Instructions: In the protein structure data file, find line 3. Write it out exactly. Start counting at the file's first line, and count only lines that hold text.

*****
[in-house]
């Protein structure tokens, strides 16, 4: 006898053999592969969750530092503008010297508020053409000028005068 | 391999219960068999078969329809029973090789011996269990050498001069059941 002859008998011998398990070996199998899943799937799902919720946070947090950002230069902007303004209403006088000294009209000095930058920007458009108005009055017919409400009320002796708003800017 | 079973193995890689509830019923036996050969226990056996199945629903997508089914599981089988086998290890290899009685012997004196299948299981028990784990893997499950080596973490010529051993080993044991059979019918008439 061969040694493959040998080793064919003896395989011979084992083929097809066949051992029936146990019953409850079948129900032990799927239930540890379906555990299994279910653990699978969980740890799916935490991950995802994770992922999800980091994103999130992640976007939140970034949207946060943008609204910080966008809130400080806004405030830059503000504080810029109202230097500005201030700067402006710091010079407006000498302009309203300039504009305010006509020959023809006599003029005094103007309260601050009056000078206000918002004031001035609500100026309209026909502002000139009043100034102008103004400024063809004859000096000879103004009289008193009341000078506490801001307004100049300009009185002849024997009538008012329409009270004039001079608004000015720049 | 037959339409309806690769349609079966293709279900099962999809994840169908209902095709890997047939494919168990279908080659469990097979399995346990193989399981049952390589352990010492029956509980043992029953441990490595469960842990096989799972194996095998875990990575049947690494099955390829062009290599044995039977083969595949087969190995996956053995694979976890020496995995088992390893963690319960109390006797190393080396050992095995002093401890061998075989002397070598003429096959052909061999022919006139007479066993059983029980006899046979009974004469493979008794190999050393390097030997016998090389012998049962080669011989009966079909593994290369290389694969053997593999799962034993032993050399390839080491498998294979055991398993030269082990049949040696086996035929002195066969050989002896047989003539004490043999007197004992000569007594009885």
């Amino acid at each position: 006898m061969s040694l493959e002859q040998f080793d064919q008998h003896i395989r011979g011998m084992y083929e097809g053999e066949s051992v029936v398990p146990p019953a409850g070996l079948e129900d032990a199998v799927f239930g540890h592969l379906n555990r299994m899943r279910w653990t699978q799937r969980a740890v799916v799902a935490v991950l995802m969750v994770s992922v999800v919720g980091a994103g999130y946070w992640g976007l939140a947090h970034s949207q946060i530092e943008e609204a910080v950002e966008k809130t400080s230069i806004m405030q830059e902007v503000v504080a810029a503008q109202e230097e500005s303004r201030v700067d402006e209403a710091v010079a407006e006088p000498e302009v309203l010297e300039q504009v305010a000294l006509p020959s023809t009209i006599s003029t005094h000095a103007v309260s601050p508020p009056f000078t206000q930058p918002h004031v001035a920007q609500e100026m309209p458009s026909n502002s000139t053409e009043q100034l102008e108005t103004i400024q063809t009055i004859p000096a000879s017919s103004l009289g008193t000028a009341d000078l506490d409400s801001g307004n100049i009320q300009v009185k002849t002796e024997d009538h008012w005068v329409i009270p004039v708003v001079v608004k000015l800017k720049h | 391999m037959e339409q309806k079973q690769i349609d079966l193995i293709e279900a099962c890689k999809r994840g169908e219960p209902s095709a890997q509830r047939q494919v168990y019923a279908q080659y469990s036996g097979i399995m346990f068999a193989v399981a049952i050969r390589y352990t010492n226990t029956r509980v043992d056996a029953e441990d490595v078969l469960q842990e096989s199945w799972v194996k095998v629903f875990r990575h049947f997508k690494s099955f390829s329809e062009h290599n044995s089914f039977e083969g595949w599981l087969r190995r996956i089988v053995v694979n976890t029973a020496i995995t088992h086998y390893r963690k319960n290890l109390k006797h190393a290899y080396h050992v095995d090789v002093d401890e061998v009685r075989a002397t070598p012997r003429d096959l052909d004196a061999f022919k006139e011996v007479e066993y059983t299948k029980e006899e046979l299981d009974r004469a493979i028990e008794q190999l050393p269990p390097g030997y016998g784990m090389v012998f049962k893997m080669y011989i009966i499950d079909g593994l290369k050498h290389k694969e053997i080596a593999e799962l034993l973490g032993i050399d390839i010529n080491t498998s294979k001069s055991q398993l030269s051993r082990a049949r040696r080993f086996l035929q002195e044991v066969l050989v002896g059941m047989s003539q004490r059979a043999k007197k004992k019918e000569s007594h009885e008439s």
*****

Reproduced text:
């Amino acid at each position: 006898m061969s040694l493959e002859q040998f080793d064919q008998h003896i395989r011979g011998m084992y083929e097809g053999e066949s051992v029936v398990p146990p019953a409850g070996l079948e129900d032990a199998v799927f239930g540890h592969l379906n555990r299994m899943r279910w653990t699978q799937r969980a740890v799916v799902a935490v991950l995802m969750v994770s992922v999800v919720g980091a994103g999130y946070w992640g976007l939140a947090h970034s949207q946060i530092e943008e609204a910080v950002e966008k809130t400080s230069i806004m405030q830059e902007v503000v504080a810029a503008q109202e230097e500005s303004r201030v700067d402006e209403a710091v010079a407006e006088p000498e302009v309203l010297e300039q504009v305010a000294l006509p020959s023809t009209i006599s003029t005094h000095a103007v309260s601050p508020p009056f000078t206000q930058p918002h004031v001035a920007q609500e100026m309209p458009s026909n502002s000139t053409e009043q100034l102008e108005t103004i400024q063809t009055i004859p000096a000879s017919s103004l009289g008193t000028a009341d000078l506490d409400s801001g307004n100049i009320q300009v009185k002849t002796e024997d009538h008012w005068v329409i009270p004039v708003v001079v608004k000015l800017k720049h | 391999m037959e339409q309806k079973q690769i349609d079966l193995i293709e279900a099962c890689k999809r994840g169908e219960p209902s095709a890997q509830r047939q494919v168990y019923a279908q080659y469990s036996g097979i399995m346990f068999a193989v399981a049952i050969r390589y352990t010492n226990t029956r509980v043992d056996a029953e441990d490595v078969l469960q842990e096989s199945w799972v194996k095998v629903f875990r990575h049947f997508k690494s099955f390829s329809e062009h290599n044995s089914f039977e083969g595949w599981l087969r190995r996956i089988v053995v694979n976890t029973a020496i995995t088992h086998y390893r963690k319960n290890l109390k006797h190393a290899y080396h050992v095995d090789v002093d401890e061998v009685r075989a002397t070598p012997r003429d096959l052909d004196a061999f022919k006139e011996v007479e066993y059983t299948k029980e006899e046979l299981d009974r004469a493979i028990e008794q190999l050393p269990p390097g030997y016998g784990m090389v012998f049962k893997m080669y011989i009966i499950d079909g593994l290369k050498h290389k694969e053997i080596a593999e799962l034993l973490g032993i050399d390839i010529n080491t498998s294979k001069s055991q398993l030269s051993r082990a049949r040696r080993f086996l035929q002195e044991v066969l050989v002896g059941m047989s003539q004490r059979a043999k007197k004992k019918e000569s007594h009885e008439s």